Use these talking points to get the conversation started with Hilltop family, friends, and co-workers. Put them in your own words and take them to City Council meetings, post them online, and share as widely as you can. Let’s get Tacoma committed to putting a library on the Hilltop!

  • Access to libraries, and the services and materials they provide, is a basic human right.
  • A public library is the beating heart of its community, where people of all ages, socioeconomic statuses, schooling, and languages have equal access to unfettered information, entertainment, and education. 
  • Library branches closest to the Hilltop, which is about 27% Black, were closed in 2011. Tacoma has since overall disinvested in library services for less affluent and more diverse communities. 
  • Tacoma’s library system is operating at a lower level of service than its peers.
  • Tacoma’s main library, the closest library to Hilltop, is relatively inaccessible without a car, down a steep slope, with the perception of unsafe street conditions. Kids can’t get there alone.
  • Tacoma library system agrees the main library is an underutilized, dated building poorly suited to contemporary library services. It’s expensive to operate with a significant deferred maintenance backlog. It is not an inviting community hub.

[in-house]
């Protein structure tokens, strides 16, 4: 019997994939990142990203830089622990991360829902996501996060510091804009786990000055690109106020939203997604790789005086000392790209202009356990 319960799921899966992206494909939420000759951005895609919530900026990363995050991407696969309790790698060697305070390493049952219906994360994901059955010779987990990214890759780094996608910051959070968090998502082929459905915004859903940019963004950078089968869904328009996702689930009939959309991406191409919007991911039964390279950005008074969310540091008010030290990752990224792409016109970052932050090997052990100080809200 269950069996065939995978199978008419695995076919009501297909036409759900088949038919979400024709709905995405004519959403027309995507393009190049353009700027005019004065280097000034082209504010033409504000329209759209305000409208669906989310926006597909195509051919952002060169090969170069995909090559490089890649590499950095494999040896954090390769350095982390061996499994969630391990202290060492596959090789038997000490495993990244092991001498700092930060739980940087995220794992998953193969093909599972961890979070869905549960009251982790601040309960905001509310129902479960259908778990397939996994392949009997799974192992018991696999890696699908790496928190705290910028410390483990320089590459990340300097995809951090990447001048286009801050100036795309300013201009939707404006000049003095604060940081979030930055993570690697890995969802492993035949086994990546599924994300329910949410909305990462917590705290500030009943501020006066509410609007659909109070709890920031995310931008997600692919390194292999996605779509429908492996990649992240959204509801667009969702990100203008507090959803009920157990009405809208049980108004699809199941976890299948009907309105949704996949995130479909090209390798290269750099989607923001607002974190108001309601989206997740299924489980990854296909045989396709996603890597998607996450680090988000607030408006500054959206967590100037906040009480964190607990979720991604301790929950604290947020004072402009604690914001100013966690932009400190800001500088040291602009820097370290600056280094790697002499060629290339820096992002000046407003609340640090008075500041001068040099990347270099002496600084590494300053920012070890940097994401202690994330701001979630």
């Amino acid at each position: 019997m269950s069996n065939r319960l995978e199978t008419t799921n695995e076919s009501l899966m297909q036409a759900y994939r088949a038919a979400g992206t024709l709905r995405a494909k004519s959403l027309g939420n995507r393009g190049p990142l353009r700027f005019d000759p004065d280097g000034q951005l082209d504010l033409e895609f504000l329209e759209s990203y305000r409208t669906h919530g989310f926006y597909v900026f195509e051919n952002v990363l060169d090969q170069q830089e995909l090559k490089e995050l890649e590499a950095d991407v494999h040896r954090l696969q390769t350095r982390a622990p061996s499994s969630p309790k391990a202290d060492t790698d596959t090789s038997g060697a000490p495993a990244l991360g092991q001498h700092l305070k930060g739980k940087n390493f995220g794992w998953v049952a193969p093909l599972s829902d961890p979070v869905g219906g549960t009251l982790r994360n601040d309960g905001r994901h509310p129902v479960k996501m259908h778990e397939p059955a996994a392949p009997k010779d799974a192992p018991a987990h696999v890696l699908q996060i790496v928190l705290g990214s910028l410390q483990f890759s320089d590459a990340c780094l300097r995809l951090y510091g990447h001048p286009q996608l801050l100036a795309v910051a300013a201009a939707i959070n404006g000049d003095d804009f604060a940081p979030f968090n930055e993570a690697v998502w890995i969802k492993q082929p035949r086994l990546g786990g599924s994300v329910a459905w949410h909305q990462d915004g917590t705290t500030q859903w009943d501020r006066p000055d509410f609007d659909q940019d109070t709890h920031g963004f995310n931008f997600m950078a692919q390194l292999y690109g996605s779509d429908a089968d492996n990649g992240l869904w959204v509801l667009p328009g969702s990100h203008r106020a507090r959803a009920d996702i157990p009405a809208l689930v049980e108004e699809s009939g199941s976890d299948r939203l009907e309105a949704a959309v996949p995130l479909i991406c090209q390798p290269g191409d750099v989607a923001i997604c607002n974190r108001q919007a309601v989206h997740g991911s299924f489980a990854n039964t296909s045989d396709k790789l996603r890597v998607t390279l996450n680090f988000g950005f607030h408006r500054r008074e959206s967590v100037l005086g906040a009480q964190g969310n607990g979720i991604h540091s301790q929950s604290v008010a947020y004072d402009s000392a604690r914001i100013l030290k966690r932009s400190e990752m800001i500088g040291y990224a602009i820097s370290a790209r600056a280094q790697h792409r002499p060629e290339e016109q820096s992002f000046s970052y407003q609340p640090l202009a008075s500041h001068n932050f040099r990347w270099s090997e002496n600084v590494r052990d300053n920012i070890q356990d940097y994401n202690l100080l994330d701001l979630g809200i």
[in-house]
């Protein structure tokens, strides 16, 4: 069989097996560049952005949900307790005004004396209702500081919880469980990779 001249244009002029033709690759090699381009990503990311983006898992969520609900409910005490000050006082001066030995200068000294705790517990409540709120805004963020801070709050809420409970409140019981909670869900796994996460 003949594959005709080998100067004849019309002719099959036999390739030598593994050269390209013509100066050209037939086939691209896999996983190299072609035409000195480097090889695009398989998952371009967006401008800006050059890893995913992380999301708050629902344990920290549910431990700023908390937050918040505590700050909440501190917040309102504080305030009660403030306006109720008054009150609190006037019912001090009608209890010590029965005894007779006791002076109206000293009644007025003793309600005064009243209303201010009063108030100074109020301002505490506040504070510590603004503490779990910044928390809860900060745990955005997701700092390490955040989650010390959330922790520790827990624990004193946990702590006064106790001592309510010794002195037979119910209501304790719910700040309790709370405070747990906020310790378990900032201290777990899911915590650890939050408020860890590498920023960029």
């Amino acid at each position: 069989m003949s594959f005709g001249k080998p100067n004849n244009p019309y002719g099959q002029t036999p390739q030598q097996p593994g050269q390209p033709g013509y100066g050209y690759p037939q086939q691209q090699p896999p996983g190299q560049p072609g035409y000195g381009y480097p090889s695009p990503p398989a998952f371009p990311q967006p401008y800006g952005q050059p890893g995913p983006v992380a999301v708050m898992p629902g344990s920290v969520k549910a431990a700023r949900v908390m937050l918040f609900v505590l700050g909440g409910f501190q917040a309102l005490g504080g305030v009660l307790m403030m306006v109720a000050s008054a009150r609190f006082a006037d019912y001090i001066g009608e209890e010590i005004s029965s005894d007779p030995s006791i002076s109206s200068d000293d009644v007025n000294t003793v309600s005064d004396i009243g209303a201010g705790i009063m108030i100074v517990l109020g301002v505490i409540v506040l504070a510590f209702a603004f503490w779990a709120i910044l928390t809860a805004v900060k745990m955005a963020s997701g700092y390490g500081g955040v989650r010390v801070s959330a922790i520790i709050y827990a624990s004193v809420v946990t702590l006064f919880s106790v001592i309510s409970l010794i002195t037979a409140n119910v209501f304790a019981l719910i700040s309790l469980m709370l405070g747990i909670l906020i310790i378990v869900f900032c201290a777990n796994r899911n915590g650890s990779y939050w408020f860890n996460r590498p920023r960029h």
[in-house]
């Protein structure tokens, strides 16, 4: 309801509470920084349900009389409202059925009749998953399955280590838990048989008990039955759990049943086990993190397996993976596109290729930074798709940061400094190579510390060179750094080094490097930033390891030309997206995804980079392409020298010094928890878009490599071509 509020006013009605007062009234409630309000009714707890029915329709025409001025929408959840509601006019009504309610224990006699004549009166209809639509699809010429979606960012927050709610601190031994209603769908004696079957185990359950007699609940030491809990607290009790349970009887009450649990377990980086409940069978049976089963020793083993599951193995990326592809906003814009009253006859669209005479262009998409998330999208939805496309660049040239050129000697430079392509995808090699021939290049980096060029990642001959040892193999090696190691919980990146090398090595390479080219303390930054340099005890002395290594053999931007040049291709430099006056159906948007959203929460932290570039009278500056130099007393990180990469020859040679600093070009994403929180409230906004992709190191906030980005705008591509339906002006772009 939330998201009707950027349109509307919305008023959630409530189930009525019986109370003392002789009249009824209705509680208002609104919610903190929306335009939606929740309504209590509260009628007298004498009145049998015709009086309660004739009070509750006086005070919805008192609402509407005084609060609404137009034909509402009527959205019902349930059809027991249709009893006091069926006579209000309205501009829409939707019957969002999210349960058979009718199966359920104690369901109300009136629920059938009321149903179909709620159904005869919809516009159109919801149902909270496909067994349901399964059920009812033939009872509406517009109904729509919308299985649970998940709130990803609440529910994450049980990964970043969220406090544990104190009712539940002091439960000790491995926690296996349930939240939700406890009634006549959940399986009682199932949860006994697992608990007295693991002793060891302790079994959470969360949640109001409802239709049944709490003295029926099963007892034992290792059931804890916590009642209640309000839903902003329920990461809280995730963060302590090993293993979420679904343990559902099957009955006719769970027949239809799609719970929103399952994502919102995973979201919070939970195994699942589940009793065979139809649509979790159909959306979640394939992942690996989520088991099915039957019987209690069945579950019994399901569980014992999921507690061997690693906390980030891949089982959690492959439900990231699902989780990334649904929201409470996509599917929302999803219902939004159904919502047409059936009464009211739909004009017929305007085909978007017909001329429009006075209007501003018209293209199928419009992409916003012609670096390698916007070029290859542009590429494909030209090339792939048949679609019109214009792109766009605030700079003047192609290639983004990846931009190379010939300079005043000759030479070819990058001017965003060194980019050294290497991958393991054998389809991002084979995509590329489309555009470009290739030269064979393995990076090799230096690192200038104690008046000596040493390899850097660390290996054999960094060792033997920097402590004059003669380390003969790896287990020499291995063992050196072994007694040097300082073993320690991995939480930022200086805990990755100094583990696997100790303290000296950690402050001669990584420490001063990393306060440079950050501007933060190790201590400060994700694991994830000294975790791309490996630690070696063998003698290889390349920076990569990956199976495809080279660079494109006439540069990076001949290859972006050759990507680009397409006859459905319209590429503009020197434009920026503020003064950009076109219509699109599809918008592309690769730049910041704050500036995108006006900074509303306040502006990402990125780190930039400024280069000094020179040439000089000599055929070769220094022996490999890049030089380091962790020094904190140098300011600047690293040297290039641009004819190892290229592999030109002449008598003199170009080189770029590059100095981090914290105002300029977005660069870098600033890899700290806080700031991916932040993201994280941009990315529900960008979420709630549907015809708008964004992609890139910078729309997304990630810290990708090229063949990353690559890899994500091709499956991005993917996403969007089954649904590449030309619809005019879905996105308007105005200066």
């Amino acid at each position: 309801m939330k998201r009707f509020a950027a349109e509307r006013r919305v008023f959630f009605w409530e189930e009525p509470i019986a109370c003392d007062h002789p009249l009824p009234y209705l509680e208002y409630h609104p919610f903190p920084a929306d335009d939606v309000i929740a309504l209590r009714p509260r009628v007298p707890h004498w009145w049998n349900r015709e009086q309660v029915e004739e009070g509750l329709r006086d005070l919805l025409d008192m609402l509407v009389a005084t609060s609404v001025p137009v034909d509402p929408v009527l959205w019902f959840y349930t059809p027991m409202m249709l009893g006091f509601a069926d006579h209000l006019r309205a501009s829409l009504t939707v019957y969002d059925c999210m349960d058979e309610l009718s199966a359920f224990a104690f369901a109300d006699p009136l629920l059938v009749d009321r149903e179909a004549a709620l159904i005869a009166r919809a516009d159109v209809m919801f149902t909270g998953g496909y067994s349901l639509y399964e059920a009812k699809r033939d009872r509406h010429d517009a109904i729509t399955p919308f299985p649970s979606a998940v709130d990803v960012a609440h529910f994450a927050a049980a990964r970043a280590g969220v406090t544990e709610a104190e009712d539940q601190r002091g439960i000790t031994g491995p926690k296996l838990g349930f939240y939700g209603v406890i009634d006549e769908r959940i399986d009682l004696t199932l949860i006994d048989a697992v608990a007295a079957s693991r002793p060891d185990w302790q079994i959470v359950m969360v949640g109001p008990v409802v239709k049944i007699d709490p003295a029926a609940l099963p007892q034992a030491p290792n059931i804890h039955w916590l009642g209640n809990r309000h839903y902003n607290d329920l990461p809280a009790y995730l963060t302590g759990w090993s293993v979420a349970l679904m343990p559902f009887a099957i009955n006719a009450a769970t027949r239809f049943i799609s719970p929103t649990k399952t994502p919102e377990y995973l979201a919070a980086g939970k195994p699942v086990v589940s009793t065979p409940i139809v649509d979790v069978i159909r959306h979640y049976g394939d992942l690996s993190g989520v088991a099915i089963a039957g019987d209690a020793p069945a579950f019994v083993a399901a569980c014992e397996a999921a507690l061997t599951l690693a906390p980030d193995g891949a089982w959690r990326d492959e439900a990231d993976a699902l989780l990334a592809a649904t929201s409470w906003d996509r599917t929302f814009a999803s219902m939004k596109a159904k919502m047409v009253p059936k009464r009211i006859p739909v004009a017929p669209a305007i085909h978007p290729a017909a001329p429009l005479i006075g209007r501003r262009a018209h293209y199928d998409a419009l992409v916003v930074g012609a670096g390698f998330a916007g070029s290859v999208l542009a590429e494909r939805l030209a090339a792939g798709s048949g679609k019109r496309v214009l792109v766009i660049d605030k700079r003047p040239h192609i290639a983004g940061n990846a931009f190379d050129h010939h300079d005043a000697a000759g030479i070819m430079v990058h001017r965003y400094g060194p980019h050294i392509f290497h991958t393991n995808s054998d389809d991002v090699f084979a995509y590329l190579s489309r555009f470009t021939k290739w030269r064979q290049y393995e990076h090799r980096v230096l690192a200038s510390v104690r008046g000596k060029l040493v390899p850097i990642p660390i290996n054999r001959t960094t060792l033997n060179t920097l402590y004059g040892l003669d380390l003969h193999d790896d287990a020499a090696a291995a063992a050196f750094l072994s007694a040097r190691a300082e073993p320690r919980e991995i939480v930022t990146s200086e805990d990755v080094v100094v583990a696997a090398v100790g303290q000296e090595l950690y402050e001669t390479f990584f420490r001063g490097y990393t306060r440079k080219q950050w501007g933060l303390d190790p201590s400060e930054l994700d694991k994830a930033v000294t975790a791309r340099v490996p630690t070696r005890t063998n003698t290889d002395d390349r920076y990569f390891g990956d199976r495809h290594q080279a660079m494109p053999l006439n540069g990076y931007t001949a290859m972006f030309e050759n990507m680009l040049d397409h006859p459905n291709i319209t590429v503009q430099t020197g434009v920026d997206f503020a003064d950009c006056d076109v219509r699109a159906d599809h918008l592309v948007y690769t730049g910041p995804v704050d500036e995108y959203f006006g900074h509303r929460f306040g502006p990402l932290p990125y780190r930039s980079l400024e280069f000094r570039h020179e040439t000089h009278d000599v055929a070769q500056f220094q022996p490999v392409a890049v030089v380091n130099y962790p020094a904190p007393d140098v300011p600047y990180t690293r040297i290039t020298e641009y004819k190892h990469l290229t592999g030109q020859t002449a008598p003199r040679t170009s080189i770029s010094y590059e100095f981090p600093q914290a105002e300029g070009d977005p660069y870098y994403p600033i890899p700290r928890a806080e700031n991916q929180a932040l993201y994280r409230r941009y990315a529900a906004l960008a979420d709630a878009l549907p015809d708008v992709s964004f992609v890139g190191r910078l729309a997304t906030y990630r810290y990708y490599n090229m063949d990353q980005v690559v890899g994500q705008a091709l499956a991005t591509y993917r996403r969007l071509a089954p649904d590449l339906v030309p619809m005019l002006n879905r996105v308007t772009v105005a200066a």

• Hilltop, seen as the center of Tacoma’s Black community, is expanding and has transit infrastructure already in place—sidewalks, public transport, etc.—to serve as a safe library hub for the Hilltop and other underserved communities in the area.
  • Public surveys show majority support to keep the main library open while opening a medium-sized, full-service library that celebrates and serves the Black community in the core of the Hilltop Neighborhood Business District.
  • A Hilltop community center’s property owners are already interested in a co-location setup with the library, which would decrease costs. Potential for other co-locations and business partners is also rising.
  • Costs for a Hilltop Library Branch could come from bond financing through property tax increases (voter approved, 77% polled show support) and an operating levy (voter approved, 74% polled show support).